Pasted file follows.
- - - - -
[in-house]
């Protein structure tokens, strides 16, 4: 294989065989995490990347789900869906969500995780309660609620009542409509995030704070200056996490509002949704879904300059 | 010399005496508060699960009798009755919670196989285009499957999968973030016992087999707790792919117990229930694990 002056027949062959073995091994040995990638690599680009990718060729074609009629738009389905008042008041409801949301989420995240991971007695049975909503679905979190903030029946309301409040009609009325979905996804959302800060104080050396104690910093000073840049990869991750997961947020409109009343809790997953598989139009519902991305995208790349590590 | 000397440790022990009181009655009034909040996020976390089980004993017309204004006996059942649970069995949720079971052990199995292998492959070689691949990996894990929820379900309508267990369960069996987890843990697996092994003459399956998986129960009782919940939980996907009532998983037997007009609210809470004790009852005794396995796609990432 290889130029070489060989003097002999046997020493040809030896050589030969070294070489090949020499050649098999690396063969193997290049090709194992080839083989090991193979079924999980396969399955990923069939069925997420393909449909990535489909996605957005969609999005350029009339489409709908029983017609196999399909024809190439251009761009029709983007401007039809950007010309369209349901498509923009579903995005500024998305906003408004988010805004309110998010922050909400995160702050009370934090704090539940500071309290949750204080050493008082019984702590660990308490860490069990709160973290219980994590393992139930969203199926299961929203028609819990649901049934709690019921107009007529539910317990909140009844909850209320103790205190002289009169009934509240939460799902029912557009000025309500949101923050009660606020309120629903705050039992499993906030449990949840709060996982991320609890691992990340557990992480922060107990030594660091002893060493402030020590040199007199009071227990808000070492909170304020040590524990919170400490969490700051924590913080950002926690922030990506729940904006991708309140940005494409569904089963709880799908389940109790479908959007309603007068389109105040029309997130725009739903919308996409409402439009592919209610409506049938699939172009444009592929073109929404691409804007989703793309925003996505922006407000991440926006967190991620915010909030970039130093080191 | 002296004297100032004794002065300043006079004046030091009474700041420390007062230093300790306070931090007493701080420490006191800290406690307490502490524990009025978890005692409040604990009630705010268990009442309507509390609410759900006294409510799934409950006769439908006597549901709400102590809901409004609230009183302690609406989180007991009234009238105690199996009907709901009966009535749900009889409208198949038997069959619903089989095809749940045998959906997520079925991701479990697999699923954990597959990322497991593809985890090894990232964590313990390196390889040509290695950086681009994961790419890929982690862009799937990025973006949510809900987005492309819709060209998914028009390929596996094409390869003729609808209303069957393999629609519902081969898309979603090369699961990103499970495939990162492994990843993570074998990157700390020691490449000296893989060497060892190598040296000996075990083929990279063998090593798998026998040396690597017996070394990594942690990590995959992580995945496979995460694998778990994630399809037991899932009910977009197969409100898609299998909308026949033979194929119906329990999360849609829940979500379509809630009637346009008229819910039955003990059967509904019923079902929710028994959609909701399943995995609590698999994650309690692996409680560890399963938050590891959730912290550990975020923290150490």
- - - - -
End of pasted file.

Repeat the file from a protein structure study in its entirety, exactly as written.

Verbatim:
[in-house]
């Protein structure tokens, strides 16, 4: 294989065989995490990347789900869906969500995780309660609620009542409509995030704070200056996490509002949704879904300059 | 010399005496508060699960009798009755919670196989285009499957999968973030016992087999707790792919117990229930694990 002056027949062959073995091994040995990638690599680009990718060729074609009629738009389905008042008041409801949301989420995240991971007695049975909503679905979190903030029946309301409040009609009325979905996804959302800060104080050396104690910093000073840049990869991750997961947020409109009343809790997953598989139009519902991305995208790349590590 | 000397440790022990009181009655009034909040996020976390089980004993017309204004006996059942649970069995949720079971052990199995292998492959070689691949990996894990929820379900309508267990369960069996987890843990697996092994003459399956998986129960009782919940939980996907009532998983037997007009609210809470004790009852005794396995796609990432 290889130029070489060989003097002999046997020493040809030896050589030969070294070489090949020499050649098999690396063969193997290049090709194992080839083989090991193979079924999980396969399955990923069939069925997420393909449909990535489909996605957005969609999005350029009339489409709908029983017609196999399909024809190439251009761009029709983007401007039809950007010309369209349901498509923009579903995005500024998305906003408004988010805004309110998010922050909400995160702050009370934090704090539940500071309290949750204080050493008082019984702590660990308490860490069990709160973290219980994590393992139930969203199926299961929203028609819990649901049934709690019921107009007529539910317990909140009844909850209320103790205190002289009169009934509240939460799902029912557009000025309500949101923050009660606020309120629903705050039992499993906030449990949840709060996982991320609890691992990340557990992480922060107990030594660091002893060493402030020590040199007199009071227990808000070492909170304020040590524990919170400490969490700051924590913080950002926690922030990506729940904006991708309140940005494409569904089963709880799908389940109790479908959007309603007068389109105040029309997130725009739903919308996409409402439009592919209610409506049938699939172009444009592929073109929404691409804007989703793309925003996505922006407000991440926006967190991620915010909030970039130093080191 | 002296004297100032004794002065300043006079004046030091009474700041420390007062230093300790306070931090007493701080420490006191800290406690307490502490524990009025978890005692409040604990009630705010268990009442309507509390609410759900006294409510799934409950006769439908006597549901709400102590809901409004609230009183302690609406989180007991009234009238105690199996009907709901009966009535749900009889409208198949038997069959619903089989095809749940045998959906997520079925991701479990697999699923954990597959990322497991593809985890090894990232964590313990390196390889040509290695950086681009994961790419890929982690862009799937990025973006949510809900987005492309819709060209998914028009390929596996094409390869003729609808209303069957393999629609519902081969898309979603090369699961990103499970495939990162492994990843993570074998990157700390020691490449000296893989060497060892190598040296000996075990083929990279063998090593798998026998040396690597017996070394990594942690990590995959992580995945496979995460694998778990994630399809037991899932009910977009197969409100898609299998909308026949033979194929119906329990999360849609829940979500379509809630009637346009008229819910039955003990059967509904019923079902929710028994959609909701399943995995609590698999994650309690692996409680560890399963938050590891959730912290550990975020923290150490």